Our final 2013 forum, a screening of “A Place At The Table” at The Colonial Theatre, downtown Keene, played before a packed theater and served as the backdrop to a post-film panel discussion, moderated by N. H. Sen. Molly M. Kelly, D-Keene. Panelists included: Phoebe Bray, Executive Director of The Keene Community Kitchen, Kin Schilling, Founder of The Cornucopia Project, Donna Reynolds, ConVal Food Service Director, and Olivia Zink, activist and member of the NH Citizens Alliance.
After viewing the film for the second time, Senator Molly Kelly shared she felt a mix of emotions; she was sad because a child went hungry for too long, angry because in this rich country people are going without food essentials, and disappointed at elected officials for not doing enough to find solutions.
Many of the panelists stated the minimum wage in New Hampshire is not a livable wage and, until that increases, hunger will remain a major concern locally, including Olivia Zink who, as a member of the NH Citizens Alliance, works to engage grassroots activists in lobbying the legislature for policy changes. She also gave testimony to the impact of cuts made to social services programs, like food stamps.
(L to R: Olivia Zink, NH Citizens Alliance; Phoebe Bray, Exec. Director, The Community Kitchen; Kin Schilling, Founder, The Cornucopia Project; Donna Reynolds, ConVal Food Service Director; and State Senator Molly M. Kelly - D, Keene)
Phoebe Bray shared how volunteers are trying to direct people toward better food choices and teach them how to cook with locally grown produce. She also shared about the new Gleaning Project at The Community Kitchen. Run by coordinator, Sarah Harpster, volunteers go to local orchards and farms in Cheshire County and harvest fresh fruits and vegetables that producers would otherwise not sell. Rather than these products going to waste, they are no being distributed to area food pantries and used in local school lunch programs.
Kin Schilling and Donna Reynolds highlighted the collaborative efforts between the ConVal Regional School District and The Cornucopia Project, a nonprofit organization that seeks to provide children with hands-on experience in growing organic gardens. Schilling feels "that the younger children are taught about healthy food choices, the better". All eight ConVal schools receive fresh produce from the The Cornucopia Project farm, based in Hancock.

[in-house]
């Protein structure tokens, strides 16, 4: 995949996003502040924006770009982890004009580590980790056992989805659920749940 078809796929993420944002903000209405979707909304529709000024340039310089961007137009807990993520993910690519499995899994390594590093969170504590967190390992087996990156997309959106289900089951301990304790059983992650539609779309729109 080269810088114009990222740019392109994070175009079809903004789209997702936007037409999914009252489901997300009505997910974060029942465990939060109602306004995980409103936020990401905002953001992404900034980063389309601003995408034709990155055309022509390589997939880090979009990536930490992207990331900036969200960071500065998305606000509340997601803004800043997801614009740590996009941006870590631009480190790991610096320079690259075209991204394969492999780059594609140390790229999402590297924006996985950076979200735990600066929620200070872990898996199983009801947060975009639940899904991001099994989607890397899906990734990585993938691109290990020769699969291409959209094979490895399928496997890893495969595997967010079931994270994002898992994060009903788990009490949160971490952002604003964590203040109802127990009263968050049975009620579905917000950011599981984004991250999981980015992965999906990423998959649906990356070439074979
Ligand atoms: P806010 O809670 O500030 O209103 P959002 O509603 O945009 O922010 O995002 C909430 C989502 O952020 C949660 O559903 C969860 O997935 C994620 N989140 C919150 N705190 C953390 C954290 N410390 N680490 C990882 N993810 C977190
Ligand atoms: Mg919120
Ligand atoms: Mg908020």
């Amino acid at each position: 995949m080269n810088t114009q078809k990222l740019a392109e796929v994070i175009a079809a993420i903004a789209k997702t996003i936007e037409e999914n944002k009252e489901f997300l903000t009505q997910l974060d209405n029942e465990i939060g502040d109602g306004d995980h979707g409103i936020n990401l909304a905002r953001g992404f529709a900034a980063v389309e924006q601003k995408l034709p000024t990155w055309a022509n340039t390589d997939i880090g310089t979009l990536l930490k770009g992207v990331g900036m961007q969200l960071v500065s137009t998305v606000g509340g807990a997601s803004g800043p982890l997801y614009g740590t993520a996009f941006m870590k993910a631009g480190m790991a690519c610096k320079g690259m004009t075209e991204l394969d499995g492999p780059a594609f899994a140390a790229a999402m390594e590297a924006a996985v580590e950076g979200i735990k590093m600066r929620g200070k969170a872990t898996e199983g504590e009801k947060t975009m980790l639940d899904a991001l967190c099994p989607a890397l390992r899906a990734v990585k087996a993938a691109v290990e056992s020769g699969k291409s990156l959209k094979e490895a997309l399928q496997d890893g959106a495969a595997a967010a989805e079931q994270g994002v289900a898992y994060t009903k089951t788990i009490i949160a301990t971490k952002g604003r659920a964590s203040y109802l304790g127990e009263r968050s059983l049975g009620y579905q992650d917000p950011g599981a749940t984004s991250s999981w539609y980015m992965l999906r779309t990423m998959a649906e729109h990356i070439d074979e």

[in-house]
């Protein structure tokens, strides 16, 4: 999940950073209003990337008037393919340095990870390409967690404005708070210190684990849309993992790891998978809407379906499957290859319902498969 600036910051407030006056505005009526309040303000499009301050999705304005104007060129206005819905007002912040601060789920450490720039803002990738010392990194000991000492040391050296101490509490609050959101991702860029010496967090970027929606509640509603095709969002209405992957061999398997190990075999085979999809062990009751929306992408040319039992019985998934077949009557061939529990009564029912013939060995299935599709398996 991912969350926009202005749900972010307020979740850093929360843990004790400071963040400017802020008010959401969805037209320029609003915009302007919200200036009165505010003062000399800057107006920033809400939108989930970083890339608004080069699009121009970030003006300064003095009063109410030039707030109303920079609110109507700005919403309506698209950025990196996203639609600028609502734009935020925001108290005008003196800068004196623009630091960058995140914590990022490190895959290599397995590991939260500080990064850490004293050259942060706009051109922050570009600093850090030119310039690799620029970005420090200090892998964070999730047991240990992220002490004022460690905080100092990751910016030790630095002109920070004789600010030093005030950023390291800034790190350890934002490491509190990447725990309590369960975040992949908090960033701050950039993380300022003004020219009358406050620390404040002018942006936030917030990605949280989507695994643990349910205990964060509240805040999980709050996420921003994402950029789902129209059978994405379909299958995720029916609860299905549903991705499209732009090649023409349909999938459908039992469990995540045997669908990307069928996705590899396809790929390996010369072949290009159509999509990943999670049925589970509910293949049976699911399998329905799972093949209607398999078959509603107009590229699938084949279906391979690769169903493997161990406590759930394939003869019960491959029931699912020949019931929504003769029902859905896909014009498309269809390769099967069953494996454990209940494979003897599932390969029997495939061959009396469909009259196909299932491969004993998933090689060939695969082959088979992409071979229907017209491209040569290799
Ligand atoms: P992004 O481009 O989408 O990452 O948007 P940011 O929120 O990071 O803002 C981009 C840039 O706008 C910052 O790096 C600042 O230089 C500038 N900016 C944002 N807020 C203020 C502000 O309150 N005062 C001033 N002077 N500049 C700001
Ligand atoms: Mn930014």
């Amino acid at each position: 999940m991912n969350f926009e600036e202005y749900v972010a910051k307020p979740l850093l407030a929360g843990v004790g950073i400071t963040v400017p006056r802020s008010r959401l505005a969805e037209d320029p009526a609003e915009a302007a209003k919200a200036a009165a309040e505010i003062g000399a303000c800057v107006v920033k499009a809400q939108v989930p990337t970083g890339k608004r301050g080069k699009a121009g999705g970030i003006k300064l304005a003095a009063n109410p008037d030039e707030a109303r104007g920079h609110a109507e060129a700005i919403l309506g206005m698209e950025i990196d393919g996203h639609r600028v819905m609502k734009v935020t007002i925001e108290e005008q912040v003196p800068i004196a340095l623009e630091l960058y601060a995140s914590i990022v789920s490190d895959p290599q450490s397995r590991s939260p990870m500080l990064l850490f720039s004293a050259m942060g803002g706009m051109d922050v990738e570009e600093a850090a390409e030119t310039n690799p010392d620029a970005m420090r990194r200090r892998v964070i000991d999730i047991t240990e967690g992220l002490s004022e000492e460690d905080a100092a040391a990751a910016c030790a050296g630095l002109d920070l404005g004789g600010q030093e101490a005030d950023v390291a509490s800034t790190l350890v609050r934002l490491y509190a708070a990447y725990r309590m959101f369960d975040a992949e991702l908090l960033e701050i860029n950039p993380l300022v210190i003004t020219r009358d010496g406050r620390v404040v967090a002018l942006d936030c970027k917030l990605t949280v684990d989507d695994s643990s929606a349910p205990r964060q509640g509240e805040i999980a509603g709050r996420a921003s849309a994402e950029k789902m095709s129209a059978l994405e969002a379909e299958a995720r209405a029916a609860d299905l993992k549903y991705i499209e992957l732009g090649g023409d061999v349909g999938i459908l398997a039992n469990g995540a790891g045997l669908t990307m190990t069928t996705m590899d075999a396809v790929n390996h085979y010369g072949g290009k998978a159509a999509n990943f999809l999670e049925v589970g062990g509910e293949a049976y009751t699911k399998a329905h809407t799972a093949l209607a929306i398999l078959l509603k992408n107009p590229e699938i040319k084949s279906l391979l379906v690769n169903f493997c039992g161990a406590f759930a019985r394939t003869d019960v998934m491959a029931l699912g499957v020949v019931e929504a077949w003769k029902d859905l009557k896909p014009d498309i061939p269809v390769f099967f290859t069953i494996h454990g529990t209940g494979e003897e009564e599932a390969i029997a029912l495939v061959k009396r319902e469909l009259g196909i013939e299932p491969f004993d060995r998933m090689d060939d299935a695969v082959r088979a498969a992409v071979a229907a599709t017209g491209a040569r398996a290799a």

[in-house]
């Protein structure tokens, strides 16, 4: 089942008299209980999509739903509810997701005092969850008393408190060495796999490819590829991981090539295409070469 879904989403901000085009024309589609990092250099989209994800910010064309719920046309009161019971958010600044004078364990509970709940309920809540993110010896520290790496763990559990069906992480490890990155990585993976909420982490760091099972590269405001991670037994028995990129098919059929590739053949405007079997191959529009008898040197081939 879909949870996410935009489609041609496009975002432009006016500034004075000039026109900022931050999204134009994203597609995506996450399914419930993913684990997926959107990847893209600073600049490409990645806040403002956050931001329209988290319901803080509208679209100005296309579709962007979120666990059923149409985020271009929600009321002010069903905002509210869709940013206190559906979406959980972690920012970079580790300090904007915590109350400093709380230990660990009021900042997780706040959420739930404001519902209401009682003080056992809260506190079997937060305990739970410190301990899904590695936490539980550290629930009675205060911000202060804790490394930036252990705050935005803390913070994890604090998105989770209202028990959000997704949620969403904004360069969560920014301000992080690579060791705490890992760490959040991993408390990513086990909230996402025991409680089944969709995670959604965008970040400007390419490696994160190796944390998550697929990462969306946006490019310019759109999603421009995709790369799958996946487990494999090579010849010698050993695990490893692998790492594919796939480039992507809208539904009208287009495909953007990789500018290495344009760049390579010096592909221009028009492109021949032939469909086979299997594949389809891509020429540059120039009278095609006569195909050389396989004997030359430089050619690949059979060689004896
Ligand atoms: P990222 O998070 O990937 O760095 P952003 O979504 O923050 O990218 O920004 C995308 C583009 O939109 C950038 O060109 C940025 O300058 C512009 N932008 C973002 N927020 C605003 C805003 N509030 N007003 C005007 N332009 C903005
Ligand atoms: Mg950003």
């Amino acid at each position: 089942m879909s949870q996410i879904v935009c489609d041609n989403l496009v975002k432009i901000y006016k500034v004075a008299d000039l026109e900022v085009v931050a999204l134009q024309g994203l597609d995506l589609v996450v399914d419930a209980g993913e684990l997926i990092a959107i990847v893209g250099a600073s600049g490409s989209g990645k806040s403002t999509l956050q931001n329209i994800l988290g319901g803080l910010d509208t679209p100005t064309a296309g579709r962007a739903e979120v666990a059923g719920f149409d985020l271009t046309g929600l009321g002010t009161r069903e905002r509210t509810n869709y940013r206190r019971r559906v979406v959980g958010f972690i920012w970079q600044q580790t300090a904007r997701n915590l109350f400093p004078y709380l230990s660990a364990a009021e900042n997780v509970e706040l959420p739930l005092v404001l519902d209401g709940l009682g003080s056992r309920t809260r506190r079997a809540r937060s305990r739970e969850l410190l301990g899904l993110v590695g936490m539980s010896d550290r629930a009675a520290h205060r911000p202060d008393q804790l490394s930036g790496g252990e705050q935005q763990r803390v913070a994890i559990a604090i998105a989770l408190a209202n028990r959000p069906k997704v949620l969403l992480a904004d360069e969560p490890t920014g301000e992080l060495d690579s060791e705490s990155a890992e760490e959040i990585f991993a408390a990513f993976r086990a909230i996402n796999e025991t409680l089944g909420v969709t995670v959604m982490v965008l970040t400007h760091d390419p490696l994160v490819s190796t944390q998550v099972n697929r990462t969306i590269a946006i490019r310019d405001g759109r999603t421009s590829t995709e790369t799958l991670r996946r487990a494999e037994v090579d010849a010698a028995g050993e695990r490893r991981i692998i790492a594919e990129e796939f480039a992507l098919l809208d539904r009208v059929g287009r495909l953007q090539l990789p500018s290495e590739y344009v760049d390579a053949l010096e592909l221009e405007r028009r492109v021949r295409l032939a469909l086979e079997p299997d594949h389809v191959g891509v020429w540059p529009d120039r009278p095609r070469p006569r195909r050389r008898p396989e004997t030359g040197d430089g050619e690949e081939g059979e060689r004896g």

Reynolds added that she "sees children in ConVal's schools who are hungry and not receiving well-balanced meals at home." Reynolds recalled one of her favorite moments in the documentary, when a teacher introduced her class to a honeydew melon for the first time. When asked if the students would choose the melon over a bag of chips, the majority said they'd take the fruit.
Local programs like Double Up Veggie Bucks that matches EBT card purchases up to $10; providing customers the capability to “double-up” their purchase of fresh food at the Keene Farmers Market; Monadnock Menus - an online ordering platform - for schools, institutions, and restaurants to easily purchase local farm products; and "Healthy Food for All" at the Monadnock Food Co-op providing a 10% discount on all food for qualified customers; seek to improve accessibility to and making healthy food more affordable for everyone.
In our region alone, 3000 children do not know where their next meal will come from, 33% of children attending Monadnock regions schools qualify for free and reduced lunch, and 6,352 people qualify for food and nutritional programs. To find out more about LOCAL STATS ON HUNGER, CLICK HERE. Thank you to Erin Languille for putting this together for us.
A Call-to-Action guide was distributed to audience members detailing how to get involved in these and numerous other initiatives working to stem hunger locally and nationally. For a printed copy, please email: email@example.com.
If you care about educating on the importance of eating healthy, locally-produced food, please join our Education Working Group. Email firstname.lastname@example.org for more information.
Thank you to our sponsors without whom there would be no event: Cheshire HEAL, The Community Kitchen, Monadnock Food Co-op, Badger Balm, C & S Wholesale Grocers, The Keene Sentinel, The Colonial Theater, Cheshire Medical Center/DHK, Cheshire County Conservation District, Robert Wood Johnson Foundation, Participant Media and Active Voice.
Thank you also to our coalition planning committee for making this forum a huge success: Phoebe Bray, The Community Kitchen (TCK); Karen Balnis, KSC Dietetic Internship; Jen Risley, The Monadnock Food Coop; Maryanne Keating, Cheshire HEAL; Linda Rubin, Healthy Monadnock 2020; Kelsey Plifka, Champions Coordinator; CMC/DHK; Sarah Harpster, Gleaning Coordinator, TCK; Carol Jue, NH Kids Count; Libby McCann, Antioch New England; Katy Locke, Transition Keene; Jill Comerchero, NH Citizens Alliance; Jess Gerrior, Franklin Pierce Sustainability; Mary Jensen, KSC Sustainability; KSC Dietetic interns - Martha Kataura and Song X'iang. Thank you to our photographer, Andrea Cadwell, and Wendy Keith and Jim Gordon, our musicians, in addition.
Jen Risley, Marketing Director, Monadnock Food Coop and MFCC member
"A Place At The Table" depicts the state of hunger and its link to obesity in America, the competition for public funding between agricultural subsidies (which benefit primarily large-scale farming enterprises) and SNAP (Supplemental Nutrition Assistance Program), and the devastating physical, social, and economic impact of hunger. "A Place At The Table" is available on Netflix. To preview the film, go to www.takepart.com/place-at-the-table/film.
*Portions of this were taken from "Region takes a hard look at hunger around the country", The Keene Sentinel, Monday, November 18, 2013 edition.